Spanish cyclist Alberto Contador, whose career was marred by a doping scandal, announced he was planning to retire in 2016.
Contador, a one-time protégé of Lance Armstrong, struggled to make a comeback after he was slapped with a two-year ban after testing positive for hormones. He was forced to quit last year’s Tour de France after he crashed during stage 10 of the race and broke his leg.
“Next year will most likely be the last. ... I could change my mind if I have a mishap on the Tour like last year, for example, but little else could make me change,"
The 32-year-old Spaniard will start the season on Wednesday in the Vuelta a Andalucia, where he will compete against fellow former Tour winner Chris Froome.
Contador plans to ride in the Giro d'Italia and the Tour, but will skip this year's Spanish Vuelta.
He has won the Tour twice, the Vuelta three times and the Giro once.
In 2012, the Court of Arbitration for Sport stripped Contador of his 2010 Tour de France title and banned the cyclist for two years after he was found guilty of doping. The sport's highest court suspended him after rejecting his claim that his positive test for clenbuterol was caused by eating contaminated meat on a 2010 Tour rest day.
Contador’s ruling came just three days after U.S. federal prosecutors dropped a doping investigation involving seven-time Tour winner Lance Armstrong. The American was a teammate of Contador during the Spaniard's 2009 Tour victory. The revised list of champions shows Armstrong and Contador combined to win nine of the 11 Tours from 1999-2009.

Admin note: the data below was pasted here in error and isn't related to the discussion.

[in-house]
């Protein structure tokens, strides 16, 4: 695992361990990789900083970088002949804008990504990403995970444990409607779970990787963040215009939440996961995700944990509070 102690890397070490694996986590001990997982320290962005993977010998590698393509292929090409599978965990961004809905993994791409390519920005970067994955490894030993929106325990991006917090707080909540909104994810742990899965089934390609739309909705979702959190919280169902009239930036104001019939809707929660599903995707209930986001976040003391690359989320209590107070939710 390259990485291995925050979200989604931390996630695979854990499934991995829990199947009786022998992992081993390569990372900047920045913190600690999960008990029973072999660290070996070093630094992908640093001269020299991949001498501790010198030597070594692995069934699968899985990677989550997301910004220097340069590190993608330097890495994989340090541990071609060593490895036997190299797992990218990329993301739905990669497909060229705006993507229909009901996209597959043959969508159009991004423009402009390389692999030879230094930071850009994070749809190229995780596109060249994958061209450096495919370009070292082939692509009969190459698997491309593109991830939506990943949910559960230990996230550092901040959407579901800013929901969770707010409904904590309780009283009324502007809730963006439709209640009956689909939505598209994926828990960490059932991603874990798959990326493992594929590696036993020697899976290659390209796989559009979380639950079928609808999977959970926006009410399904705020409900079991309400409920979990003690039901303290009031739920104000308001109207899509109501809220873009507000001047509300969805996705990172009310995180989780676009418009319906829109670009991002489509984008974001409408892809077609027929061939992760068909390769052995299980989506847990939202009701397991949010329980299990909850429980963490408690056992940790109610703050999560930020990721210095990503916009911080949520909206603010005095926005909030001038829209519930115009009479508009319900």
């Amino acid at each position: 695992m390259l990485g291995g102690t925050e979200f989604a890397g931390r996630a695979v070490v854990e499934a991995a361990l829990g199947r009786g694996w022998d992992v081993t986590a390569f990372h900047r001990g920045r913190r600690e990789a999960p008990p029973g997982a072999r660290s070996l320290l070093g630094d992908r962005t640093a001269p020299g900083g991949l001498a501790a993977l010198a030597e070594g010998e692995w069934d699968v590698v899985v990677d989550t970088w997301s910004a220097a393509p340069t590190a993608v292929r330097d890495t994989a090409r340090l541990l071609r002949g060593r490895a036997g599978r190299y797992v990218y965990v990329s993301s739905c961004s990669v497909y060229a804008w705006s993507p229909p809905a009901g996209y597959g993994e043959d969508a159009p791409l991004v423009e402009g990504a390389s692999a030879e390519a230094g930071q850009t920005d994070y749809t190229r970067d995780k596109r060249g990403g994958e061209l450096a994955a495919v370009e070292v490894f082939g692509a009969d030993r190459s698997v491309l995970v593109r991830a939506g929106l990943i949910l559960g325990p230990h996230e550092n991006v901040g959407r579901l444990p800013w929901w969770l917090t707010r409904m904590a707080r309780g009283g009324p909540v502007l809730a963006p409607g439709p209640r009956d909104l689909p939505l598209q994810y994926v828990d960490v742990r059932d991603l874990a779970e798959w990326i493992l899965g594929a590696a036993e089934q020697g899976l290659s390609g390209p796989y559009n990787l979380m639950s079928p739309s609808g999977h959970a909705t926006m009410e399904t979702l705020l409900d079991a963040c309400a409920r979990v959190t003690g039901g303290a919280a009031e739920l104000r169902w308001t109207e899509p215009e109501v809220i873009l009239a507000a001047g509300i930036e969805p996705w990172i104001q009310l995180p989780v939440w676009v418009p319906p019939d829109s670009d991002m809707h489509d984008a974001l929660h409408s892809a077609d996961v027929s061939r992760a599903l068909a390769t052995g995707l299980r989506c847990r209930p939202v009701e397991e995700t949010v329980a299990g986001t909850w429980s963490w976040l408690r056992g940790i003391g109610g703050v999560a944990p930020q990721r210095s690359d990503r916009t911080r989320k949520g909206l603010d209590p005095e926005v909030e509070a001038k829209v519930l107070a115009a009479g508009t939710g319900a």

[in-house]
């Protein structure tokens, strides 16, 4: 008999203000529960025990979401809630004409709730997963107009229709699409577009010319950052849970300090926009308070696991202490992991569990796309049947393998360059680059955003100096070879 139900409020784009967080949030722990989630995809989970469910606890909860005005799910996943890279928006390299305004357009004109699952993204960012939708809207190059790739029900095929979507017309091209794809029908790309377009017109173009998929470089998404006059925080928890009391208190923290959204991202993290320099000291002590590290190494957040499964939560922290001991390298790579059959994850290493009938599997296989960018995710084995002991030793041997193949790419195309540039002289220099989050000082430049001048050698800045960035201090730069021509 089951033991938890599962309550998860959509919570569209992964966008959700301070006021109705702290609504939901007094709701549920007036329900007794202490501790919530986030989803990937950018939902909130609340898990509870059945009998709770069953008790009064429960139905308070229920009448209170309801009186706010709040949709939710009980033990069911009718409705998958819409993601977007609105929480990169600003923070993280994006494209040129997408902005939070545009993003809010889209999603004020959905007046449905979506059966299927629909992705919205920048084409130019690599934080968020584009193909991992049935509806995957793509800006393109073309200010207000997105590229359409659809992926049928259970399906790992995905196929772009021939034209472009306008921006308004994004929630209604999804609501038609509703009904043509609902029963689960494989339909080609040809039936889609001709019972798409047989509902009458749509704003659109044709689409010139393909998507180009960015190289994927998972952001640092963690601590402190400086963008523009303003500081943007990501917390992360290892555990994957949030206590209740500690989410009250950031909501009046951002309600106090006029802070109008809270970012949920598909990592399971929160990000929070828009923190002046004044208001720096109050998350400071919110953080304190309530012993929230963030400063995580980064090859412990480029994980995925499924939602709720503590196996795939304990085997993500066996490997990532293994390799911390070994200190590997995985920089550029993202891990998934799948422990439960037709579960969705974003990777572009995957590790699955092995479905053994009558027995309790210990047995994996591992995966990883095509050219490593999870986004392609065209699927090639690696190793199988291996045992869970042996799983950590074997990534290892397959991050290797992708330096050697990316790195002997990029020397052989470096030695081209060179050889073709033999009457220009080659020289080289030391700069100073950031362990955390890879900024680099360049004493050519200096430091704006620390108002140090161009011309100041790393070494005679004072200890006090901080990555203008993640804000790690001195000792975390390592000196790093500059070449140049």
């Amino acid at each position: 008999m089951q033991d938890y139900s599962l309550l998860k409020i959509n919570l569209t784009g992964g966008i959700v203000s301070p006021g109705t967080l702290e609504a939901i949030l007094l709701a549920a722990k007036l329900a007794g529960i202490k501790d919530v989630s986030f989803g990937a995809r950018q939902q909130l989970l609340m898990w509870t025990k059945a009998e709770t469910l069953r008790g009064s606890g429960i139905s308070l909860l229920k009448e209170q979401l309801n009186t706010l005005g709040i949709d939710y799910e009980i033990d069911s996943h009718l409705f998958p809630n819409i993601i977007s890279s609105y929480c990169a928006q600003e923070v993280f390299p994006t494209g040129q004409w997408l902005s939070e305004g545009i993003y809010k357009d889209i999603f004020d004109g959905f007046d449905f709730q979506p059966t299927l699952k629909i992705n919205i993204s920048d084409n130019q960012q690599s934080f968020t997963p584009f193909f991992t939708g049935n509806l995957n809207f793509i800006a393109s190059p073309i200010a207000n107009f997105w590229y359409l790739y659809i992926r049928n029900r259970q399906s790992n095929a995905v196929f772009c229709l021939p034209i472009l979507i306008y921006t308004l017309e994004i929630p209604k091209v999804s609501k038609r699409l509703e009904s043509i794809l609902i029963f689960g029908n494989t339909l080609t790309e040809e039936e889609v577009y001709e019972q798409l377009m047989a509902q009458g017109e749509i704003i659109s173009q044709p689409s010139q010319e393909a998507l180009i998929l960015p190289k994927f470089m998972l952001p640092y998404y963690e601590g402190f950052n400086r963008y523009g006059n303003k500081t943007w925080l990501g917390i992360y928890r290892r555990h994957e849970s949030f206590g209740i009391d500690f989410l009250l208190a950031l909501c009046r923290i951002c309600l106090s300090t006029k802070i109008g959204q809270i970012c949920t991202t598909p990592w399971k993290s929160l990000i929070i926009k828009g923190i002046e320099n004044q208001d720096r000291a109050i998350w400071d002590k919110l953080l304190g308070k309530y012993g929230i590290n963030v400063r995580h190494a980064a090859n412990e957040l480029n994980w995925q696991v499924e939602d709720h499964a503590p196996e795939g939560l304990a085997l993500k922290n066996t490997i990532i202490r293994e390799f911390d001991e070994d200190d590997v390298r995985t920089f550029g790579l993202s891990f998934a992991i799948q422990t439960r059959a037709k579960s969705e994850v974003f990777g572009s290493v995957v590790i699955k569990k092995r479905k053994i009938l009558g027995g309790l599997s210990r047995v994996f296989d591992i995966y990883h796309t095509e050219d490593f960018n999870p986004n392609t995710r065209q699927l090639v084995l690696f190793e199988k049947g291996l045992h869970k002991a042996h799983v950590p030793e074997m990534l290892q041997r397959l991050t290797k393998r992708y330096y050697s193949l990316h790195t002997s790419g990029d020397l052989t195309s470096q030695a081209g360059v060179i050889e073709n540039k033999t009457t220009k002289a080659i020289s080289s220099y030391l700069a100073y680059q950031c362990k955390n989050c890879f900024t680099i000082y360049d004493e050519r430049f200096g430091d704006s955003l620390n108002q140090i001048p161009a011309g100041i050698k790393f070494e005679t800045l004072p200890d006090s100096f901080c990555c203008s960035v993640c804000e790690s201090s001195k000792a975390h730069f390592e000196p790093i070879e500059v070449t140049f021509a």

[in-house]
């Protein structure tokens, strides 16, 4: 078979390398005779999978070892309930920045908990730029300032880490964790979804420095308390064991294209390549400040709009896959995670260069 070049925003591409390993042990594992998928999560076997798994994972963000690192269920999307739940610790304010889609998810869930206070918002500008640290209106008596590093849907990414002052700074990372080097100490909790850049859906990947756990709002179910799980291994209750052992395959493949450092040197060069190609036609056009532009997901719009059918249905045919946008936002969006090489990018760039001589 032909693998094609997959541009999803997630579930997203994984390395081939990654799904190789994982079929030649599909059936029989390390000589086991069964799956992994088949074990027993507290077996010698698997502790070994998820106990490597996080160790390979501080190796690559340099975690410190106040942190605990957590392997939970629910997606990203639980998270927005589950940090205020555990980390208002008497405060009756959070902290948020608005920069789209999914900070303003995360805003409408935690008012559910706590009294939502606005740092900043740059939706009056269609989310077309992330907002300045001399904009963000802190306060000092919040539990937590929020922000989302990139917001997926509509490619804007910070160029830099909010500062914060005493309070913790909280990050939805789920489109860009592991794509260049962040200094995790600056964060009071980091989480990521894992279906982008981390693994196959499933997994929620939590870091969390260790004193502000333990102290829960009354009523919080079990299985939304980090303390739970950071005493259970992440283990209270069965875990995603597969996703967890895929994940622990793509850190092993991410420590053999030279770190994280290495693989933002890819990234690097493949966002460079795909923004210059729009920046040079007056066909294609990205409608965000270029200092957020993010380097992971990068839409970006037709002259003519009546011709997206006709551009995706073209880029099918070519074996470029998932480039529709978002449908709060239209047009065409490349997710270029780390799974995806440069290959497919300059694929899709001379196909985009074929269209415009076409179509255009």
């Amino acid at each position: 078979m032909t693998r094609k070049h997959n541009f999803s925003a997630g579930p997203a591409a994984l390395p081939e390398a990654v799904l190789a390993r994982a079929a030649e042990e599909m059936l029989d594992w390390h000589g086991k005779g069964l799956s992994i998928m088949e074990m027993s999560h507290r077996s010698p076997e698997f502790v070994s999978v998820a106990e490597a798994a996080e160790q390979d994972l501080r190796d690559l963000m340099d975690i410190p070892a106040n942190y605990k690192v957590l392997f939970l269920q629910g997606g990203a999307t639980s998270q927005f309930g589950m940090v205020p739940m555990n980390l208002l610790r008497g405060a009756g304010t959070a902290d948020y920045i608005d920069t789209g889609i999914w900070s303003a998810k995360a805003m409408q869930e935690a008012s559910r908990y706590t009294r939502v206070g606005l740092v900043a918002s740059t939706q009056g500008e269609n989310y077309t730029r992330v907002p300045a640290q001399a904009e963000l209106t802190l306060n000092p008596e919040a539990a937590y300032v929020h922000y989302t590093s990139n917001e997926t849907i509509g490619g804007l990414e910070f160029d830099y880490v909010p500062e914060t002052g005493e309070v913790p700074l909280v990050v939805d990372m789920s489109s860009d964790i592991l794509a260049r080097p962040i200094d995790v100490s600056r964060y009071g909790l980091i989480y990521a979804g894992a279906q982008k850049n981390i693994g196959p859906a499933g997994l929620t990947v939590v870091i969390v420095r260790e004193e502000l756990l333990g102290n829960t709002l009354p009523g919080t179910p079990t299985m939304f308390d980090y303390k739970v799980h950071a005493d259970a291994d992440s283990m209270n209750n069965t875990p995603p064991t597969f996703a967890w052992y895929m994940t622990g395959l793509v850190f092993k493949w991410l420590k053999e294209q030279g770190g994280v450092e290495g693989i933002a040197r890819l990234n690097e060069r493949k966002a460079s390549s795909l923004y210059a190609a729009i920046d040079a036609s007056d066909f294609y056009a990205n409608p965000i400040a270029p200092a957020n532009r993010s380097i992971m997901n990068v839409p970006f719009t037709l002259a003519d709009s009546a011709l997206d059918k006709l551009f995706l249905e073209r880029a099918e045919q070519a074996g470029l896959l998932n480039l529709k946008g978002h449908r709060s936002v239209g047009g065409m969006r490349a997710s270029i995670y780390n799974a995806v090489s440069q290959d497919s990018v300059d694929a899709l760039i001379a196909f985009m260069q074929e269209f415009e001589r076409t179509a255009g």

Contador blamed steak bought from a Basque producer for his high reading of clenbuterol, which is sometimes used by farmers to fatten their livestock. To avoid a doping ban, he needed to prove how the anabolic drug entered his body and convince the panel he was not to blame.
In its ruling, CAS said the presence of clenbuterol was more likely caused by a contaminated food supplement than by eating contaminated meat.
Contador is one of only five cyclists to win the three Grand Tours — the Tour, the Giro and the Vuelta. He also won the Tour de France in 2007 and 2009.
Based on reporting by The Associated Press.
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